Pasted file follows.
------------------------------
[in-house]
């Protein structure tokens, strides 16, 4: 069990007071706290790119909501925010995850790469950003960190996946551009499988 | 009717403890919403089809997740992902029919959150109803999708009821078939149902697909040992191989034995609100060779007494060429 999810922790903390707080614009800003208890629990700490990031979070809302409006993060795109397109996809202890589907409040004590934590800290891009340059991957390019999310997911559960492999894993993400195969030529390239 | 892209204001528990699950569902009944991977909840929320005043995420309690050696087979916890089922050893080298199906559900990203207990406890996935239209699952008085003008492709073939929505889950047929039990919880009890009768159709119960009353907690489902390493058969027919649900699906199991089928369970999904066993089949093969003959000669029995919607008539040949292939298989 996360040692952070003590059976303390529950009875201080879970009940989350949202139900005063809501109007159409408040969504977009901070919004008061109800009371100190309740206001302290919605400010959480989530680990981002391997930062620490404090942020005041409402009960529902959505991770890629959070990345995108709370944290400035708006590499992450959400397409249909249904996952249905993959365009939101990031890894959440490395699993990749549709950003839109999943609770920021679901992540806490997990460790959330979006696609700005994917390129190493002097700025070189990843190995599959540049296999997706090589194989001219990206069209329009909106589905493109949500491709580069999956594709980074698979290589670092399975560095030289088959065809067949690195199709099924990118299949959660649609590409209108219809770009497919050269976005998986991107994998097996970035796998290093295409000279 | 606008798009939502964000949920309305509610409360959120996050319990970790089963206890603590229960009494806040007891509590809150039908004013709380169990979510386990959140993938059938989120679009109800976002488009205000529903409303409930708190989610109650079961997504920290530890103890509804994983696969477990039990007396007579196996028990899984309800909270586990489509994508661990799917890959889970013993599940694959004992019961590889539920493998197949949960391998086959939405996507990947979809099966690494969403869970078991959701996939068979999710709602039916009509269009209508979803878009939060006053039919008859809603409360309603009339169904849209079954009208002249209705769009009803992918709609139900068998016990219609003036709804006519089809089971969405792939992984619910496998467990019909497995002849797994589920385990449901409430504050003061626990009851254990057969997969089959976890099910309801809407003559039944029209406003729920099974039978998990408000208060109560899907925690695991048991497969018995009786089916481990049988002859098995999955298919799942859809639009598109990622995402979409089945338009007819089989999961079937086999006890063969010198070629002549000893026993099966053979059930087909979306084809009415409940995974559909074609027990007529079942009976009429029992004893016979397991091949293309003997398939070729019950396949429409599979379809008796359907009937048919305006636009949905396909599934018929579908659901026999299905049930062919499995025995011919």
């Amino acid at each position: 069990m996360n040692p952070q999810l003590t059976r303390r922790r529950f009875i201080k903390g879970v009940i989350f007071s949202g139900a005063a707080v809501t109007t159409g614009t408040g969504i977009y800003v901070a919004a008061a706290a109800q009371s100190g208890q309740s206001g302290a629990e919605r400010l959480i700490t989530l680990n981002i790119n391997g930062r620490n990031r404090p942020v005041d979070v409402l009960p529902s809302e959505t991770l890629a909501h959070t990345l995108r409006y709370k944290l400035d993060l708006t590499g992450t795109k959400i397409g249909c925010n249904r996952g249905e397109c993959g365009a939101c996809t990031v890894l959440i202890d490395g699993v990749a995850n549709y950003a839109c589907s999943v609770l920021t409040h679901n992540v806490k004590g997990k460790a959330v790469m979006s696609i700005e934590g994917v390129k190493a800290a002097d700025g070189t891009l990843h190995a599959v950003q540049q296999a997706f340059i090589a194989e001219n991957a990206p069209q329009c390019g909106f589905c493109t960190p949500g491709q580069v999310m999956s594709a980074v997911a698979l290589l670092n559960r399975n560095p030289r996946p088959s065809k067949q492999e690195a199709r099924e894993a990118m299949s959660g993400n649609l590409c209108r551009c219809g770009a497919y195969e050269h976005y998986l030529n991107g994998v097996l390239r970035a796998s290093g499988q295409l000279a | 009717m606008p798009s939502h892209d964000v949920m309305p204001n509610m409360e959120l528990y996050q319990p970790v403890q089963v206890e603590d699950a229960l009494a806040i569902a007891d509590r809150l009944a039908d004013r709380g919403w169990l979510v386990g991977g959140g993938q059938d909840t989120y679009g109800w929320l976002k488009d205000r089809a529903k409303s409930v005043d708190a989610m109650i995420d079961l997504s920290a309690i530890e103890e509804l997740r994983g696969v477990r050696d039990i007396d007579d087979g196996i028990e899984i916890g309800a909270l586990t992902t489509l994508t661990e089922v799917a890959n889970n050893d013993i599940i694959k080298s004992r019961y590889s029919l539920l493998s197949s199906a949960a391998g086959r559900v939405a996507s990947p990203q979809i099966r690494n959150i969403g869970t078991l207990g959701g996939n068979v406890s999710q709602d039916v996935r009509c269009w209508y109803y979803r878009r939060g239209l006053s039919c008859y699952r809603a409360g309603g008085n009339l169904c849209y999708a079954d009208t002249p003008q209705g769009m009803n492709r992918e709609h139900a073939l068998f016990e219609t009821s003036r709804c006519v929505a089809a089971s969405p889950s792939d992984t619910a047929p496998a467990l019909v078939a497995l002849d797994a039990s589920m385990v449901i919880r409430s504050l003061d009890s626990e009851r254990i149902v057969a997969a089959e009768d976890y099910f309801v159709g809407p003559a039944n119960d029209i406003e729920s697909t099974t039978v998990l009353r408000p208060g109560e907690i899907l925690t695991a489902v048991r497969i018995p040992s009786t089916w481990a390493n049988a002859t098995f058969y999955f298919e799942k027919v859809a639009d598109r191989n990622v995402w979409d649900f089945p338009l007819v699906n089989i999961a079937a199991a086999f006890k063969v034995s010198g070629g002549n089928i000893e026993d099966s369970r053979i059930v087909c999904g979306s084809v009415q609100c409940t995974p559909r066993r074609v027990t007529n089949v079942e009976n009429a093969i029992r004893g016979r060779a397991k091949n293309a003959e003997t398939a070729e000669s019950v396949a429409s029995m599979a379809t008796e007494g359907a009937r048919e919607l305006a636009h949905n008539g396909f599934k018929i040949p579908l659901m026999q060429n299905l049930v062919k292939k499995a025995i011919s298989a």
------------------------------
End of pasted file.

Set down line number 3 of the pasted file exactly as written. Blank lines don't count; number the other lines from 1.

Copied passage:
């Amino acid at each position: 069990m996360n040692p952070q999810l003590t059976r303390r922790r529950f009875i201080k903390g879970v009940i989350f007071s949202g139900a005063a707080v809501t109007t159409g614009t408040g969504i977009y800003v901070a919004a008061a706290a109800q009371s100190g208890q309740s206001g302290a629990e919605r400010l959480i700490t989530l680990n981002i790119n391997g930062r620490n990031r404090p942020v005041d979070v409402l009960p529902s809302e959505t991770l890629a909501h959070t990345l995108r409006y709370k944290l400035d993060l708006t590499g992450t795109k959400i397409g249909c925010n249904r996952g249905e397109c993959g365009a939101c996809t990031v890894l959440i202890d490395g699993v990749a995850n549709y950003a839109c589907s999943v609770l920021t409040h679901n992540v806490k004590g997990k460790a959330v790469m979006s696609i700005e934590g994917v390129k190493a800290a002097d700025g070189t891009l990843h190995a599959v950003q540049q296999a997706f340059i090589a194989e001219n991957a990206p069209q329009c390019g909106f589905c493109t960190p949500g491709q580069v999310m999956s594709a980074v997911a698979l290589l670092n559960r399975n560095p030289r996946p088959s065809k067949q492999e690195a199709r099924e894993a990118m299949s959660g993400n649609l590409c209108r551009c219809g770009a497919y195969e050269h976005y998986l030529n991107g994998v097996l390239r970035a796998s290093g499988q295409l000279a | 009717m606008p798009s939502h892209d964000v949920m309305p204001n509610m409360e959120l528990y996050q319990p970790v403890q089963v206890e603590d699950a229960l009494a806040i569902a007891d509590r809150l009944a039908d004013r709380g919403w169990l979510v386990g991977g959140g993938q059938d909840t989120y679009g109800w929320l976002k488009d205000r089809a529903k409303s409930v005043d708190a989610m109650i995420d079961l997504s920290a309690i530890e103890e509804l997740r994983g696969v477990r050696d039990i007396d007579d087979g196996i028990e899984i916890g309800a909270l586990t992902t489509l994508t661990e089922v799917a890959n889970n050893d013993i599940i694959k080298s004992r019961y590889s029919l539920l493998s197949s199906a949960a391998g086959r559900v939405a996507s990947p990203q979809i099966r690494n959150i969403g869970t078991l207990g959701g996939n068979v406890s999710q709602d039916v996935r009509c269009w209508y109803y979803r878009r939060g239209l006053s039919c008859y699952r809603a409360g309603g008085n009339l169904c849209y999708a079954d009208t002249p003008q209705g769009m009803n492709r992918e709609h139900a073939l068998f016990e219609t009821s003036r709804c006519v929505a089809a089971s969405p889950s792939d992984t619910a047929p496998a467990l019909v078939a497995l002849d797994a039990s589920m385990v449901i919880r409430s504050l003061d009890s626990e009851r254990i149902v057969a997969a089959e009768d976890y099910f309801v159709g809407p003559a039944n119960d029209i406003e729920s697909t099974t039978v998990l009353r408000p208060g109560e907690i899907l925690t695991a489902v048991r497969i018995p040992s009786t089916w481990a390493n049988a002859t098995f058969y999955f298919e799942k027919v859809a639009d598109r191989n990622v995402w979409d649900f089945p338009l007819v699906n089989i999961a079937a199991a086999f006890k063969v034995s010198g070629g002549n089928i000893e026993d099966s369970r053979i059930v087909c999904g979306s084809v009415q609100c409940t995974p559909r066993r074609v027990t007529n089949v079942e009976n009429a093969i029992r004893g016979r060779a397991k091949n293309a003959e003997t398939a070729e000669s019950v396949a429409s029995m599979a379809t008796e007494g359907a009937r048919e919607l305006a636009h949905n008539g396909f599934k018929i040949p579908l659901m026999q060429n299905l049930v062919k292939k499995a025995i011919s298989a």